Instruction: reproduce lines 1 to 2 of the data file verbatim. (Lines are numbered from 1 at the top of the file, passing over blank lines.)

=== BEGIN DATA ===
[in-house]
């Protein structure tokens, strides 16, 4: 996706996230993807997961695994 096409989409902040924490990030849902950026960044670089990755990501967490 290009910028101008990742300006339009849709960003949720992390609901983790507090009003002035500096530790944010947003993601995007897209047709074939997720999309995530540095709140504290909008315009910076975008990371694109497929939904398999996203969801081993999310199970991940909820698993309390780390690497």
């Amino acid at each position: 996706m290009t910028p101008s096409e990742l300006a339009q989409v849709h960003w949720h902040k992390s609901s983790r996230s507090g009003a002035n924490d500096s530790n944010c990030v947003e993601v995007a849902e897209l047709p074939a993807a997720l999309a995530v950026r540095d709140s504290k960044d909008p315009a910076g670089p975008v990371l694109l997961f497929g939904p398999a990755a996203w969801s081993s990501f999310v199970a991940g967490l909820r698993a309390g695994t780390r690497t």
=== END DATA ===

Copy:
[in-house]
């Protein structure tokens, strides 16, 4: 996706996230993807997961695994 096409989409902040924490990030849902950026960044670089990755990501967490 290009910028101008990742300006339009849709960003949720992390609901983790507090009003002035500096530790944010947003993601995007897209047709074939997720999309995530540095709140504290909008315009910076975008990371694109497929939904398999996203969801081993999310199970991940909820698993309390780390690497």